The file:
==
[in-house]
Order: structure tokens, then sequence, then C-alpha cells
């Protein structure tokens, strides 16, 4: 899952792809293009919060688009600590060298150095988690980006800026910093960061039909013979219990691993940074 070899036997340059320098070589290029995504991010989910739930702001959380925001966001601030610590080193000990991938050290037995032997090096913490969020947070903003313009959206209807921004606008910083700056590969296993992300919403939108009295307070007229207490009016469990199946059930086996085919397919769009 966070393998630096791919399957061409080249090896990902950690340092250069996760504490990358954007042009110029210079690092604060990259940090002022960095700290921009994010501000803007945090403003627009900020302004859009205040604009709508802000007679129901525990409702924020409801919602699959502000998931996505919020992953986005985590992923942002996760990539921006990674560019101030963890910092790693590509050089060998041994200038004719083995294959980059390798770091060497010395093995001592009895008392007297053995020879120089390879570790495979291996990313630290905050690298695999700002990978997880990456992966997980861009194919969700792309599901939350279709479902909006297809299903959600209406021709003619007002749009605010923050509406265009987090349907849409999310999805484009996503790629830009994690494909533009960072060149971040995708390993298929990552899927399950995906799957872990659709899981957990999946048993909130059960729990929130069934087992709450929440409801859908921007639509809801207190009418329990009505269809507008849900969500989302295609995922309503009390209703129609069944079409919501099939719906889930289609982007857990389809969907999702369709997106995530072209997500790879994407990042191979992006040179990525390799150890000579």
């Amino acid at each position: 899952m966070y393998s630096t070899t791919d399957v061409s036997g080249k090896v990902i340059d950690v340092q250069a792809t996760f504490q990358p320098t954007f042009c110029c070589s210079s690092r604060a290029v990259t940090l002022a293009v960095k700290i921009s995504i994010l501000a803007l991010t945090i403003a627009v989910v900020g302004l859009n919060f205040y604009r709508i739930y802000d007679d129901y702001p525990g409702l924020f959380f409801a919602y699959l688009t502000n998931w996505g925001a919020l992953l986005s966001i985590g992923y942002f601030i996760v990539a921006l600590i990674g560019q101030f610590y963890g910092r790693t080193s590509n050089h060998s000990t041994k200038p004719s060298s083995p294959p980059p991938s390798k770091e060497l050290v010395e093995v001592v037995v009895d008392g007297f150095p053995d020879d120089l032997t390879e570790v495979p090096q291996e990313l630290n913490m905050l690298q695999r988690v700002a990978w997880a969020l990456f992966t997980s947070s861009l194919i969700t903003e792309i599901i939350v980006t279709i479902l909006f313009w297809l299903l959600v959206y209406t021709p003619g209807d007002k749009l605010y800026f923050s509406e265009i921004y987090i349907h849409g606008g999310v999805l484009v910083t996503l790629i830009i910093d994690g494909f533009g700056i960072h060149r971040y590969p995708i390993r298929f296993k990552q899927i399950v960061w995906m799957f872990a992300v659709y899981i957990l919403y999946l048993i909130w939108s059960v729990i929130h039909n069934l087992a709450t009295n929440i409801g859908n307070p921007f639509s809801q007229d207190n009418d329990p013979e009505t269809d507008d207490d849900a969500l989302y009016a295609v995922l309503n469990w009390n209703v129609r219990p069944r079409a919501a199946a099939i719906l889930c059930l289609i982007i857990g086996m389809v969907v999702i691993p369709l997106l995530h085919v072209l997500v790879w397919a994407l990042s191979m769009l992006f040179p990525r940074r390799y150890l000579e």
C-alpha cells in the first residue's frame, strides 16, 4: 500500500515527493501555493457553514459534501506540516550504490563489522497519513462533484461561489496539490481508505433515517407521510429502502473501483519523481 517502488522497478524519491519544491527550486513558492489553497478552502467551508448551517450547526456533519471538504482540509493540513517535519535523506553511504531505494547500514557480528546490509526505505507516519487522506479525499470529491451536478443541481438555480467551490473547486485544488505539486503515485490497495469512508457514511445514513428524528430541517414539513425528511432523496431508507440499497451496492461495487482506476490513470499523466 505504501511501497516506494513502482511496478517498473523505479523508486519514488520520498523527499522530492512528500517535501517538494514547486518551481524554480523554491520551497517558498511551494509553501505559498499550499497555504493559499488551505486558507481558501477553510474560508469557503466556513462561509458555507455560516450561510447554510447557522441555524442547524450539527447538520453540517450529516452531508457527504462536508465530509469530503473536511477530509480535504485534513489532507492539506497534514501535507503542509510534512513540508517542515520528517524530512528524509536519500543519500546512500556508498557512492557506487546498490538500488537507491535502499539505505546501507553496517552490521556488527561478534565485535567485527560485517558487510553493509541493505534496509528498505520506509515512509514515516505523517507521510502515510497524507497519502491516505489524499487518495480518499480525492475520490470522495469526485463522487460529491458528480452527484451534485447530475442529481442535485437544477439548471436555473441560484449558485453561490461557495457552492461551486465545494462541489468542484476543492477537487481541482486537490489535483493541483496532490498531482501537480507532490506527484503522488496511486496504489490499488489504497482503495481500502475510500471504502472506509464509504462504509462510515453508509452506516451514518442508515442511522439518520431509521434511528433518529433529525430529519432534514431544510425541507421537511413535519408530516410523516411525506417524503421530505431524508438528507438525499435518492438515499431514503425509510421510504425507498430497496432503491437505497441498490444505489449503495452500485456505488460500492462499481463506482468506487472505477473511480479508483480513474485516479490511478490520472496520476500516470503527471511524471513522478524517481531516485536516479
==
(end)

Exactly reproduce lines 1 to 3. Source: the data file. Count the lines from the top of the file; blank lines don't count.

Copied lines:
[in-house]
Order: structure tokens, then sequence, then C-alpha cells
């Protein structure tokens, strides 16, 4: 899952792809293009919060688009600590060298150095988690980006800026910093960061039909013979219990691993940074 070899036997340059320098070589290029995504991010989910739930702001959380925001966001601030610590080193000990991938050290037995032997090096913490969020947070903003313009959206209807921004606008910083700056590969296993992300919403939108009295307070007229207490009016469990199946059930086996085919397919769009 966070393998630096791919399957061409080249090896990902950690340092250069996760504490990358954007042009110029210079690092604060990259940090002022960095700290921009994010501000803007945090403003627009900020302004859009205040604009709508802000007679129901525990409702924020409801919602699959502000998931996505919020992953986005985590992923942002996760990539921006990674560019101030963890910092790693590509050089060998041994200038004719083995294959980059390798770091060497010395093995001592009895008392007297053995020879120089390879570790495979291996990313630290905050690298695999700002990978997880990456992966997980861009194919969700792309599901939350279709479902909006297809299903959600209406021709003619007002749009605010923050509406265009987090349907849409999310999805484009996503790629830009994690494909533009960072060149971040995708390993298929990552899927399950995906799957872990659709899981957990999946048993909130059960729990929130069934087992709450929440409801859908921007639509809801207190009418329990009505269809507008849900969500989302295609995922309503009390209703129609069944079409919501099939719906889930289609982007857990389809969907999702369709997106995530072209997500790879994407990042191979992006040179990525390799150890000579």